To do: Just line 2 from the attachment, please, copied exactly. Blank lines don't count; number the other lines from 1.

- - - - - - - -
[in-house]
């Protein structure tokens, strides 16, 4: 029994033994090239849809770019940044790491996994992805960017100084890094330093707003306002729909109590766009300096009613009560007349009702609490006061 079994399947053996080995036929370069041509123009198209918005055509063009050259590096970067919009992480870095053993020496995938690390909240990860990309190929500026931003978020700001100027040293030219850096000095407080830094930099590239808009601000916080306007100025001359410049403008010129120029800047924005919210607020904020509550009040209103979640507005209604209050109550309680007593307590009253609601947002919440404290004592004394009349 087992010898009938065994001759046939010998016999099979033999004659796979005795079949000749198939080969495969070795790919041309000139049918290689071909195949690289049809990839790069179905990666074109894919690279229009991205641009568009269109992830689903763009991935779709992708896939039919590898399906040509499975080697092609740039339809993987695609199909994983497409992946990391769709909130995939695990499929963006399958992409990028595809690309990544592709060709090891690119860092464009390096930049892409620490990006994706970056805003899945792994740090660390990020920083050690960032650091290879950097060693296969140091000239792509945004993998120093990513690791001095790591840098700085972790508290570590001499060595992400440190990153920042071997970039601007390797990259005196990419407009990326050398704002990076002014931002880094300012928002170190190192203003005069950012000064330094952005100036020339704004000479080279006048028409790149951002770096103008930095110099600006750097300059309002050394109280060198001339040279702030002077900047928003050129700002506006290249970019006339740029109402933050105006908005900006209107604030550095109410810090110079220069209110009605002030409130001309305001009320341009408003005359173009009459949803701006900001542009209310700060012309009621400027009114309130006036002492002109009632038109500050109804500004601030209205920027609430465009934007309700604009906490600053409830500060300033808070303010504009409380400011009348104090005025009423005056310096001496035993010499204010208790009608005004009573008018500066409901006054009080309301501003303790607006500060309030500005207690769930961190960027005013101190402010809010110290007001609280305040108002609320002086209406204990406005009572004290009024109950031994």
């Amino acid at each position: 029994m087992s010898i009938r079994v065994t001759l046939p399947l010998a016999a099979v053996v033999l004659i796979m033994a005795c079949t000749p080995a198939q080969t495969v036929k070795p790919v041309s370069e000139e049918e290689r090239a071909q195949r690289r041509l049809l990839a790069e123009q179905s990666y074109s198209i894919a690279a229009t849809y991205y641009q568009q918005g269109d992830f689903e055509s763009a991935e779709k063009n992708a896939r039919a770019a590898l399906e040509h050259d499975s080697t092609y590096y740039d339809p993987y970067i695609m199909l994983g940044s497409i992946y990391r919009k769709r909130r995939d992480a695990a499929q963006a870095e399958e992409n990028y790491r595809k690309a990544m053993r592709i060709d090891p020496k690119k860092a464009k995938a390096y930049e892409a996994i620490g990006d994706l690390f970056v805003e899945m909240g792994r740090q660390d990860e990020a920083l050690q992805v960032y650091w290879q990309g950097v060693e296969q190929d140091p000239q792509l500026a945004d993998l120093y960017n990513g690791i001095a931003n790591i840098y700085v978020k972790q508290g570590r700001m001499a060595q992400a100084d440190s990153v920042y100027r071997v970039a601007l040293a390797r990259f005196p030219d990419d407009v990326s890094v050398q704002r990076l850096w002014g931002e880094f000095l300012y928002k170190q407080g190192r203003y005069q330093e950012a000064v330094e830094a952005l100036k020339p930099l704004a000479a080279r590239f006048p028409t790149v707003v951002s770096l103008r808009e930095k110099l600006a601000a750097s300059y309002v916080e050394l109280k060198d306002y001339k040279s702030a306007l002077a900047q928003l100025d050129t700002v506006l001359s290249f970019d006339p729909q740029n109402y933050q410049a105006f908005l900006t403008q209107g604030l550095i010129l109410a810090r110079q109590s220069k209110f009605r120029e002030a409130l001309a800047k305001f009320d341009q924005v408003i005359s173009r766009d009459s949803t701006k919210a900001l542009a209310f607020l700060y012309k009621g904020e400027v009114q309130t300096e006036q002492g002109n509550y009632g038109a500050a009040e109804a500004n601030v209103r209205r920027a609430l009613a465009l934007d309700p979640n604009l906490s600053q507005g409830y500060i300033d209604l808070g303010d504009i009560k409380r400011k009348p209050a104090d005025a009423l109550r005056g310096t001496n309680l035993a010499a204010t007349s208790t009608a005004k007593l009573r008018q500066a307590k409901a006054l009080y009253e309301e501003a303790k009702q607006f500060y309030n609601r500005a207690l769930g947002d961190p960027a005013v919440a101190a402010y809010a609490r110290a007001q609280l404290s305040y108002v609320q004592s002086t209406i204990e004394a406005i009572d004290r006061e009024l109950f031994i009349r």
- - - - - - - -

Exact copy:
């Protein structure tokens, strides 16, 4: 029994033994090239849809770019940044790491996994992805960017100084890094330093707003306002729909109590766009300096009613009560007349009702609490006061 079994399947053996080995036929370069041509123009198209918005055509063009050259590096970067919009992480870095053993020496995938690390909240990860990309190929500026931003978020700001100027040293030219850096000095407080830094930099590239808009601000916080306007100025001359410049403008010129120029800047924005919210607020904020509550009040209103979640507005209604209050109550309680007593307590009253609601947002919440404290004592004394009349 087992010898009938065994001759046939010998016999099979033999004659796979005795079949000749198939080969495969070795790919041309000139049918290689071909195949690289049809990839790069179905990666074109894919690279229009991205641009568009269109992830689903763009991935779709992708896939039919590898399906040509499975080697092609740039339809993987695609199909994983497409992946990391769709909130995939695990499929963006399958992409990028595809690309990544592709060709090891690119860092464009390096930049892409620490990006994706970056805003899945792994740090660390990020920083050690960032650091290879950097060693296969140091000239792509945004993998120093990513690791001095790591840098700085972790508290570590001499060595992400440190990153920042071997970039601007390797990259005196990419407009990326050398704002990076002014931002880094300012928002170190190192203003005069950012000064330094952005100036020339704004000479080279006048028409790149951002770096103008930095110099600006750097300059309002050394109280060198001339040279702030002077900047928003050129700002506006290249970019006339740029109402933050105006908005900006209107604030550095109410810090110079220069209110009605002030409130001309305001009320341009408003005359173009009459949803701006900001542009209310700060012309009621400027009114309130006036002492002109009632038109500050109804500004601030209205920027609430465009934007309700604009906490600053409830500060300033808070303010504009409380400011009348104090005025009423005056310096001496035993010499204010208790009608005004009573008018500066409901006054009080309301501003303790607006500060309030500005207690769930961190960027005013101190402010809010110290007001609280305040108002609320002086209406204990406005009572004290009024109950031994």